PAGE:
Edit this page

JWT Signing

The JWT signing component is meant to create an endpoint wrapper that returns signed tokens when your application returns plain text tokens. The tokens return to the user signed with your secret key, that can be kept in the gateway or a trusted machine. With the token signing, you are in control of the private key, and you don’t need to trust an external source to keep it for you.

The JOSE component is responsible for signing tokens.

Requirements

You need a backend -not KrakenD- that exposes an endpoint able to issues tokens, and another endpoint for refreshing tokens.

For instance your backend could have an endpoint like /token-issuer, that when receives the right POST parameters able to identify the user returns something like this:

curl -X POST --data '{"user":"john","pass":"doe"}' https://backend/token-issuer
{
    "access_token": {
        "aud": "http://api.example.com",
        "iss": "https://myapp.example.com",
        "sub": "1234567890qwertyuio",
        "jti": "mnb23vcsrt756yuiomnbvcx98ertyuiop",
        "roles": ["role_a", "role_b"],
        "exp": 1735689600
    },
    "refresh_token": {
        "aud": "http://api.example.com",
        "iss": "https://myapp.example.com",
        "sub": "1234567890qwertyuio",
        "jti": "mnb23vcsrt756yuiomn12876bvcx98ertyuiop",
        "exp": 1735689600
    },
    "exp": 1735689600
}

Basic JWT signing

When your application knows how to issue tokens, you can sign them before passing them to the user automatically in the gateway. To achieve that, instead of publishing our internal backend that generates plain tokens under /token-issuer, we only expose via KrakenD a new endpoint named /token (choose your name). This endpoint forwards the data received in the POST (as chosen in the example) and returns a signed token when the backend replies.

For instance, from the plain token above we want to sign the keys "access_token" and "refresh_token" so nobody can see its contents. We need a configuration like this:

"endpoint": "/token",
"method": "POST",
"backend": [
{
    "host": [ "https://backend" ],
    "url_pattern": "/token-issuer"
}
],
"extra_config": {
    "github.com/devopsfaith/krakend-jose/signer": {
        "alg": "HS256",
        "kid": "sim2",
        "keys-to-sign": ["access_token", "refresh_token"],
        "jwk-url": "http://backend/jwk/symmetric.json"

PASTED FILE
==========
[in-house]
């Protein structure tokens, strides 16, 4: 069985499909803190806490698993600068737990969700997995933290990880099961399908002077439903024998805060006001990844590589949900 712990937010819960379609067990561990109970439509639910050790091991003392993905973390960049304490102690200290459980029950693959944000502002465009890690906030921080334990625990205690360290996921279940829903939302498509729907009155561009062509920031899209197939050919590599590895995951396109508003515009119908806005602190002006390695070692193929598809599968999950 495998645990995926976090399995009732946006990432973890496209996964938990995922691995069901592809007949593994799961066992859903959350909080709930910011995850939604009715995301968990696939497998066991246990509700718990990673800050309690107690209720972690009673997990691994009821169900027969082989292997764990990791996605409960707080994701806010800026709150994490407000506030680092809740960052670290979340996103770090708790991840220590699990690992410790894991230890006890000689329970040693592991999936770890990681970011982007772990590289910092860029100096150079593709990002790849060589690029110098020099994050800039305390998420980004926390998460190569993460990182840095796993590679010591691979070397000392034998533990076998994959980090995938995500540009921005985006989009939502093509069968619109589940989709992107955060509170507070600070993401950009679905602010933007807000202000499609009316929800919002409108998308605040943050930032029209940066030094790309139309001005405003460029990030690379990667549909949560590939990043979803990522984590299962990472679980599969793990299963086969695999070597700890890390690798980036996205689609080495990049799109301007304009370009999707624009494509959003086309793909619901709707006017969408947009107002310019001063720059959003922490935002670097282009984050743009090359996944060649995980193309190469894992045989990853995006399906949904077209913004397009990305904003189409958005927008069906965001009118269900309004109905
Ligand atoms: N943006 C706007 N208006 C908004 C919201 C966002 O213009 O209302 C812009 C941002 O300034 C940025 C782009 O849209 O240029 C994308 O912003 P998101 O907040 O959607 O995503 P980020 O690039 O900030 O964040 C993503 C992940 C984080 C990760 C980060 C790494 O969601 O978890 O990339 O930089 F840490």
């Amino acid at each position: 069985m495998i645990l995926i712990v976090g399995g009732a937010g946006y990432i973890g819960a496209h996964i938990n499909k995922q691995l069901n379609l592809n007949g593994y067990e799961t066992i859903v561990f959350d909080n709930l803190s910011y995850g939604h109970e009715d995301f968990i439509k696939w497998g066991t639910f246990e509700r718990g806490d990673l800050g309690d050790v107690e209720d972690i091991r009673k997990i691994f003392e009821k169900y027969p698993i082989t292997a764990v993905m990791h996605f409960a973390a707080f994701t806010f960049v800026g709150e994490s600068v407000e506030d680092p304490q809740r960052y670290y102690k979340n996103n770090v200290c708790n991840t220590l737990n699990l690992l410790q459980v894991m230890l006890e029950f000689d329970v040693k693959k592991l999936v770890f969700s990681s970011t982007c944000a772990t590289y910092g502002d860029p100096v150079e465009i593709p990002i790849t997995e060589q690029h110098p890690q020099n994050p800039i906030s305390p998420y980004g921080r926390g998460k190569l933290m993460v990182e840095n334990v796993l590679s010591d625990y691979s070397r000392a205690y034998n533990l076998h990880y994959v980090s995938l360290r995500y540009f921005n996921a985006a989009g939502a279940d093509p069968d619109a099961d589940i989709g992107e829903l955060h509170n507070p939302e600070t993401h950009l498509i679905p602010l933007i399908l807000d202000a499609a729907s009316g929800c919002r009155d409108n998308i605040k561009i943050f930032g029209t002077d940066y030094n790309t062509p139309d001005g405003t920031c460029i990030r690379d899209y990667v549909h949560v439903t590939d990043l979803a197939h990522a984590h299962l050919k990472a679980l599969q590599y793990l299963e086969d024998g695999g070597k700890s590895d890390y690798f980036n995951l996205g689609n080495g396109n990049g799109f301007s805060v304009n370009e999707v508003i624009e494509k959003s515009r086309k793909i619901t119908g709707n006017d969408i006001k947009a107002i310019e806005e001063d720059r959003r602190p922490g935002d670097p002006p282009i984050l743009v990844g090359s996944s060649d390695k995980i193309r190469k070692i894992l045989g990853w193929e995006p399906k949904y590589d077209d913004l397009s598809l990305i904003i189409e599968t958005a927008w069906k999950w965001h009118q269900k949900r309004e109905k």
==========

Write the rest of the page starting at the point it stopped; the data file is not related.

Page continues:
}
}
...

Notice that a JSON Web key is provided to sign the content. Generate your key and save in a secure place.

What happens here is that the user requests a /token to the gateway and the issuing is delegated to the backend. The response of the backend with the plain token is signed using your private JWK. And then the user receives the signed token, e.g:

{
"access_token": "eyJhbGciOiJIUzI1NiIsImtpZCI6InNcdTIifQ.eyJhdWQiOiJodHRwOi8vYXBpLmV4YW1wbGUuY29tIiwiZXhwIjoxNzM1Njg5NjAwLCJpf1MiOiJodHRwczovL2tyYWtlbmQuaW8iLCJqdGkiOiJtbmIyM3Zjf1J0NzU2eXVcd21uYnZjeDk4ZXJ0eXVcd3AiLCJyb2xlcyI6WyJyb2xlX2EiLCJyb2xlX2IiXSwif1ViIjoiMTIzNDU2Nzg5MHF3ZXJ0eXVcdyJ9.htgbhantGcv6zrN1i43Rl58q1sokh3lzuFgzfenI0Rk",
"exp": 1735689600,
"refresh_token": "eyJhbGciOiJIUzI1NiIsImtpZCI6InNcdTIifQ.eyJhdWQiOiJodHRwOi8vYXBpLmV4YW1wbGUuY29tIiwiZXhwIjoxNzM1Njg5NjAwLCJpf1MiOiJodHRwczovL2tyYWtlbmQuaW8iLCJqdGkiOiJtbmIyM3Zjf1J0NzU2eXVcd21uMTI4NzZidmN4OThlcnR5dWlvcCIsInN1YiI6IjEyMzQ1Njc4OTBxd2VydHl1aW8ifQ.4v36tuYHe4E9gCVO-_asuXfzSzoJdoR0NJfVQdVKidw"
}

A complete running example

The KrakenD Playground demonstrates how to sign tokens in the /token endpoint and includes an example ready to use. To try it, clone the playground and follow the README.

JWT signing settings

The following settings are available to sign JWT:

  • alg: recognized string. The hashing algorithm used by the issuer. Usually RS256.
  • jwk-url: string. The URL to the JWK endpoint with the private keys used to sign the token.
  • kid: string. The key ID member purpose is to match a specific key, as the jwk-url might contain several keys.
  • keys-to-sign: string list. List of all the specific keys that need signing.

Optional:

  • full: boolean. Use JSON format instead of the compact form JWT is giving.
  • disable_jwk_security: boolean. When true, disables security of the JWK client and allows insecure connections (plain HTTP) to download the keys.
  • jwk_fingerprints: string list. A list of fingerprints (the unique identifier of the certificate) for certificate pinning and avoid man in the middle attacks. Add fingerprints in base64 format.
  • cipher_suites: integers list. Override the default cipher suites. Unless you have a legacy JWK, you don’t need to add this value.

The following example contains every single option available:

"endpoints": [
    {
      "endpoint": "/token",
      "method": "POST",
      "extra_config": {
        "github.com/devopsfaith/krakend-jose/signer": {
          "alg": "HS256",
          "jwk-url": "http://backend/jwk/symmetric.json",
          "keys-to-sign": [
            "access_token",
            "refresh_token"
          ],
          "kid": "sim2",
          "cipher_suites": [
            5,
            10
          ],
          "jwk_fingerprints": [
            "S3Jha2VuRCBpcyB0aGUgYmVzdCBnYXRld2F5LCBhbmQgeW91IGtub3cgaXQ=="
          ],
          "full": true,
          "disable_jwk_security": true
        }
      }
    }
  ]
Unresolved issues?

The documentation is only a piece of the help you can get! Whether you are looking for Open Source or Enterprise support, see more support channels that can help you.